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The Field in May, 2010 – Les Premières Fraises

May 2, 2010 9:21 pm

Alain called us yesterday to say he had a barquette of strawberries for us – the first of the season. I took a picture of what was left of them after breakfast today.First Fraises, 1 mai 2010

My son, Jake, gave me a book for Christmas last year – Bringing It to the Table, a compilation of essays by Wendall Berry. Berry has been writing fiction, poetry, and essays – as well as farming a hillside in his native Kentucky with his wife – for over forty years. I had never read his work before, but his ideas about food, its production, and its consumption seem to encapsulate everything I’ve been thinking and learning about food, especially since moving to France nearly five years ago. As I ate the delicious utterly fresh little strawberries this morning in a dish of yoghurt that Kevin had made, I thought of these words by Berry, “A significant part of the pleasure of eating is in one’s accurate consciousness of the lives and the world from which food comes.”

Extolling the Virtues of the DandelionIt is so true. With each bite of these strawberries, we are fully conscious that they were planted by Anna and Alain in their nearby field, were grown with no pesticides, and that we even had the chance to help them along ourselves by weeding and cleaning up the row of little plants. And that consciousness has definitely deepened our appreciation, enjoyment, and confidence in this bounty.


Spring’s Sprung, the Grass is Rizz …

April 15, 2010 3:01 pm

… I wonder where dem boidies is. Dem boids is on dem wings. Ain’t that absoid? Dem wings is on dem boids!  (Alas, just missed The Beat Generation.)

Anna's Field 27 mars 2010I’m a little slow, comme d’hab, with keeping up with the blog, but here goes. We went to work in Anna’s field – for the first time this year – on March 27th. I wanted to record a photo of the field with the date, to keep track of its changes over the growing season. We met Alain in the field – while Anna stayed at home and prepared a big lunch for her hungry laborers (Kevin, Alain, and me) – and we weeded and generally cleaned up a big long row of strawberries (fraises). After a long cold wet winter, it was nice to get back outside and, especially, on to the farm. Extolling the Virtues of the Dandelion


The Caves of Orgnac

November 4, 2009 12:13 am

Heading Into The AbyssImagine being a potholer in 1935 and going down a hole that everyone knew about but had never visited before because it seemed too deep.  Well (pardon the pun), French spelunkerer Robert de Joly and a small team descended the hole in August 1935 and found themselves in a vast cavern covering 2.5 acres. Stalagmites and stalactites were everywhere. We went to vist these grand Grottes d’Orgnac, as they are now known, at the weekend. Rather than climbing down a hole, we walked down many steps into an immense underground cavern of great beauty.  Our tour took us up and down many stairs and by the end of the tour we were 121 metres below ground.  Luckily for us, at the end of the walk there was a lift to return us to ground level.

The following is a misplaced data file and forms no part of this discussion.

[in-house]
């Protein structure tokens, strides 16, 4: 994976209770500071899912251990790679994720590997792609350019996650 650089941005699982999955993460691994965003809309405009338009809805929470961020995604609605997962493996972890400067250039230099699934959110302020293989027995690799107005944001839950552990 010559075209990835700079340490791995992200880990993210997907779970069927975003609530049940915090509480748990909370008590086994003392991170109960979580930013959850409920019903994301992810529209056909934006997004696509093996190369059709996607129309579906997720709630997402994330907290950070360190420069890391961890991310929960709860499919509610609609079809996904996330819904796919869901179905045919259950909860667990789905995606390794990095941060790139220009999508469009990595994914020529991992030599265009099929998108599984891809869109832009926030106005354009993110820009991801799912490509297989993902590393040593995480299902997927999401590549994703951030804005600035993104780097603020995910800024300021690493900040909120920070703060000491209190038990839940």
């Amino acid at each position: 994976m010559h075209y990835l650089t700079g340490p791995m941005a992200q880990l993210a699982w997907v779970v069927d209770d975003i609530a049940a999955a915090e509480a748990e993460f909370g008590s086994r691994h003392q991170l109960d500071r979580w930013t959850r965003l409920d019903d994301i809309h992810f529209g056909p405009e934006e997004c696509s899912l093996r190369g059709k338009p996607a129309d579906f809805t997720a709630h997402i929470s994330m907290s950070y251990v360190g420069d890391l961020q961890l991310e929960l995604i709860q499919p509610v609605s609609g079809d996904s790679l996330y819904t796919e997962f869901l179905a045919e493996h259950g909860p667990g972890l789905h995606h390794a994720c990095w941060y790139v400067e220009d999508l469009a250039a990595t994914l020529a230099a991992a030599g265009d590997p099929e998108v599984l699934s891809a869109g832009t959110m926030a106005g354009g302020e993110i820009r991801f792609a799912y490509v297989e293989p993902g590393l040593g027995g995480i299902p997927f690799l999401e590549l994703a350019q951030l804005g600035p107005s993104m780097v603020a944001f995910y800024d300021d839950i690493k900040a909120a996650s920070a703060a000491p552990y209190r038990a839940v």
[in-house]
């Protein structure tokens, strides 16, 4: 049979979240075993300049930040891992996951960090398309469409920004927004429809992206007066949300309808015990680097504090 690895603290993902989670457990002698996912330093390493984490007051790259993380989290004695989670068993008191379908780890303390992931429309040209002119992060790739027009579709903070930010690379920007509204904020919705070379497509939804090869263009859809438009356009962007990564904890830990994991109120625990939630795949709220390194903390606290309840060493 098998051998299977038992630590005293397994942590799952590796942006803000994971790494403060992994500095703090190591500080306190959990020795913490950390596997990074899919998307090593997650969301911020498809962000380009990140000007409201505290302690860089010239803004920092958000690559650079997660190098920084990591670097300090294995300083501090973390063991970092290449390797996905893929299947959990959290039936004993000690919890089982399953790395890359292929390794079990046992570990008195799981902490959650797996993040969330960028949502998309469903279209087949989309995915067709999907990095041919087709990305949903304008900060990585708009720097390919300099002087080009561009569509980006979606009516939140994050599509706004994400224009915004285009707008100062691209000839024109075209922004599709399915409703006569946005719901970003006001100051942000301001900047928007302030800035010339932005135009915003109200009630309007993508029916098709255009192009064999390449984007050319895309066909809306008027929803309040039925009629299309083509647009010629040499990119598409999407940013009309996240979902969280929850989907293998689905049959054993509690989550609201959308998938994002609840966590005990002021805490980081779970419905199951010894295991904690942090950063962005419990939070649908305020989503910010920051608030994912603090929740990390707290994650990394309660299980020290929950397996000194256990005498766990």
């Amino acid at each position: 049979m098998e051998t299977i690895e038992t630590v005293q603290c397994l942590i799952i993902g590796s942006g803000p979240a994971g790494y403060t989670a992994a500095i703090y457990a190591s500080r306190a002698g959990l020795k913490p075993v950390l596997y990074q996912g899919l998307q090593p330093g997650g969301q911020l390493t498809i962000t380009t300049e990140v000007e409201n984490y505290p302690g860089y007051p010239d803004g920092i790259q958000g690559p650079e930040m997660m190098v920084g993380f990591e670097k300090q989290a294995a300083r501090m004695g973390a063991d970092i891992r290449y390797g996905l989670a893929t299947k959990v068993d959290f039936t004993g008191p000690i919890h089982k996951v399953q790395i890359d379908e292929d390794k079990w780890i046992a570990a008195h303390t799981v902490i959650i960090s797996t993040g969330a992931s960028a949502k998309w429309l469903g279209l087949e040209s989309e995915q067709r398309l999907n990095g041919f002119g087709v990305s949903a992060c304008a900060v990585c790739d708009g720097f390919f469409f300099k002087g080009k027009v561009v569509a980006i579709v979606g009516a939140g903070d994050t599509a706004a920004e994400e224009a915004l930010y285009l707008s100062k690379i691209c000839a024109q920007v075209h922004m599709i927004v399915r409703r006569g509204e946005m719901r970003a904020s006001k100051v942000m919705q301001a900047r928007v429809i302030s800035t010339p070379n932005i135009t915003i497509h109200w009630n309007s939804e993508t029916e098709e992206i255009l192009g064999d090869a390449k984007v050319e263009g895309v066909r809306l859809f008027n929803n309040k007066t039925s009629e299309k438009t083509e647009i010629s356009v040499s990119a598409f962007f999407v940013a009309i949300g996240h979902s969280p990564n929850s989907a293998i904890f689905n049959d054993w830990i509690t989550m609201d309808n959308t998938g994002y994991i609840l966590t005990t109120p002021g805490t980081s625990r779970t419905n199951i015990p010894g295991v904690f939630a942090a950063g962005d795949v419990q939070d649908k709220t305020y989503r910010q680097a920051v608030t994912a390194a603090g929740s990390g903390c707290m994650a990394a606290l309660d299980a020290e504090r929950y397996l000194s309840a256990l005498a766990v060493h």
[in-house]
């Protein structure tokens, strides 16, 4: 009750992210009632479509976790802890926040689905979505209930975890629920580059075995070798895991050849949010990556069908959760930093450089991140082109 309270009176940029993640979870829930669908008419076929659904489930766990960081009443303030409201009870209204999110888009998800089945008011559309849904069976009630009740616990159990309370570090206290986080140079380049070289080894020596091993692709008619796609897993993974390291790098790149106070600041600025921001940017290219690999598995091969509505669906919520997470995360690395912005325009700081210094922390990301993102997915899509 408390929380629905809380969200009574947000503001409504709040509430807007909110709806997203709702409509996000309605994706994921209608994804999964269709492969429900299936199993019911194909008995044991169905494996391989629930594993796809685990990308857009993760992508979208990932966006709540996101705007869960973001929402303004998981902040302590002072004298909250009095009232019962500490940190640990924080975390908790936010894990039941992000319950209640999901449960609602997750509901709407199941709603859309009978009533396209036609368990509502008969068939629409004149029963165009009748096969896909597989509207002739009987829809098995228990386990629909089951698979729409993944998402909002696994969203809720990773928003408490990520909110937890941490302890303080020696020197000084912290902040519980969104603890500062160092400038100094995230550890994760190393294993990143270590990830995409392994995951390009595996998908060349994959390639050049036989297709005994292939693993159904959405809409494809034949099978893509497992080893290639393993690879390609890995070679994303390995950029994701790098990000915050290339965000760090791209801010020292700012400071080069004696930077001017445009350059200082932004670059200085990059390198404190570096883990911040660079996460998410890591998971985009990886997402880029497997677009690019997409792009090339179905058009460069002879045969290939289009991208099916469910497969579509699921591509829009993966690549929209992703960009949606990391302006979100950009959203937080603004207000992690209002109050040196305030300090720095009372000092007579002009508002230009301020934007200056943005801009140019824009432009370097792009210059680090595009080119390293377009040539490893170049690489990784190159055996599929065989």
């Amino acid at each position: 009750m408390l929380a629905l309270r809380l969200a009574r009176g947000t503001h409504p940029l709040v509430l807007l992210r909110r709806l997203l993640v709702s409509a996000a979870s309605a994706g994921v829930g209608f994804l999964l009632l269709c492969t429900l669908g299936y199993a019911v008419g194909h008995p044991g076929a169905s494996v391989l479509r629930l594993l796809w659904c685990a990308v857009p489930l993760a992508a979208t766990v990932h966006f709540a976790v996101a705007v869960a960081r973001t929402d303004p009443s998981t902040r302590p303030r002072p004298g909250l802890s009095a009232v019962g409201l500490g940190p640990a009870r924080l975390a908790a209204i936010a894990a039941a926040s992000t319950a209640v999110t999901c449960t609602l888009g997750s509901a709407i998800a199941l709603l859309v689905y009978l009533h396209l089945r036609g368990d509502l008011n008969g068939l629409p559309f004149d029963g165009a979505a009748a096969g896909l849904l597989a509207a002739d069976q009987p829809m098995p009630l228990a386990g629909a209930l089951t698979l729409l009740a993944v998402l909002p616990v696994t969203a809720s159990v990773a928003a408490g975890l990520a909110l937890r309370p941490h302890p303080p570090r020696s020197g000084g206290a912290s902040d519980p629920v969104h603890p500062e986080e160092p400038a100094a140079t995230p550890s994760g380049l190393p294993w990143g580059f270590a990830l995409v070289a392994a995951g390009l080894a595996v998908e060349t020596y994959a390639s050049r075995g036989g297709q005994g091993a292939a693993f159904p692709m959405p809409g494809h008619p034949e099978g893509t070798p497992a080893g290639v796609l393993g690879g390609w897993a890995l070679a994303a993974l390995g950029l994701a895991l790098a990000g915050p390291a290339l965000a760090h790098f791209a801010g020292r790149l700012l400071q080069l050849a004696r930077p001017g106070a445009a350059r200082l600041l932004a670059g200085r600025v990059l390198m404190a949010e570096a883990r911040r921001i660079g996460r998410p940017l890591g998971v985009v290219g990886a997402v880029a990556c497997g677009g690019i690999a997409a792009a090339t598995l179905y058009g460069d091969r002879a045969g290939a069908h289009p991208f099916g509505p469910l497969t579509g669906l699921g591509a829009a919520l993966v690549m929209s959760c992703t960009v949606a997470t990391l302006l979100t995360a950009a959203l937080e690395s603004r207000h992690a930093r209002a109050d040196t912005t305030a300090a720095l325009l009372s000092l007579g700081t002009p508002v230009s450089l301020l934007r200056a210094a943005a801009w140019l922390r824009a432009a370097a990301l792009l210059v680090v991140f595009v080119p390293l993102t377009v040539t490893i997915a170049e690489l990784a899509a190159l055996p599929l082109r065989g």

Curtains of StoneIt felt amazing to be in the caverns, it was beautiful. We saw many stalagmites growing up to 11 metres high. They were all made of little platelettes, each of which took thousands of years to create. Platelettes formed because the water that created them dripped from a great height. A little pool of water sits at the top of each stalagmite and every time a drop falls, it splashes water out horizontally to form the plate.  For some reason the French call them piles of crepes!

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Jake’s Visit

October 4, 2009 10:37 pm

Viva l'EvolucionMy son Jake came from San Francisco for a visit last week, and we spent a whirlwind 5 days putting him to work in Anna’s field, checking out the roman ruins in Nimes, playing boule, dining alfresco at various restaurants, and introducing him to our many wonderful friends here. He charmed everyone – no surprise – and impressed everyone as well with his remarkable language abilities. He doesn’t speak much French but I’m sure he’d pick it up in no time if he stayed for than 5 days at a time. (Hint, hint!) He speaks Spanish with a fluency and authentic Guatemalan accent that is stunning. What really amazed me, though, was how he conversed with Anna in Italian. She speaks not a word of English, and they could communicate only with smiles and gestures until Jake started speaking Italian to her. I knew he had studied it for a year at UC Santa Barbara, his alma mater, but I didn’t realize that he could speak it as rapidly as he speaks Spanish. He certainly didn’t get his language facility from me …

Anna meets Le PetitAnna nicknamed Jake “Le Petit,” because he reminded her so much of her grandson – a “petit fils” in French. Ha! She prepared a huge lunch for us after the morning’s work in the field. She had several courses but the highlight was escargot in her special sauce of garlic and Provencal herbs. (I passed; I don’t eat bugs, amphibians, reptiles, or things with visible mold.) But Alain, Anna, Kevin, and Jake wolfed them down.

Le Maison Carrée in NImesWe also visited Nimes, where I showed Jake some incredible Roman ruins. La Maison Carrée is a beautifully preserved Roman temple right in the middle of the city. We also checked out Les Arènes, the Roman coliseum which has an excellent audio guide explaining the gladiatorial fights that took place there 2,000 years ago. Another day, we visited more ruins at Glanum, the ancient Roman town next to St. Rémy de Provence.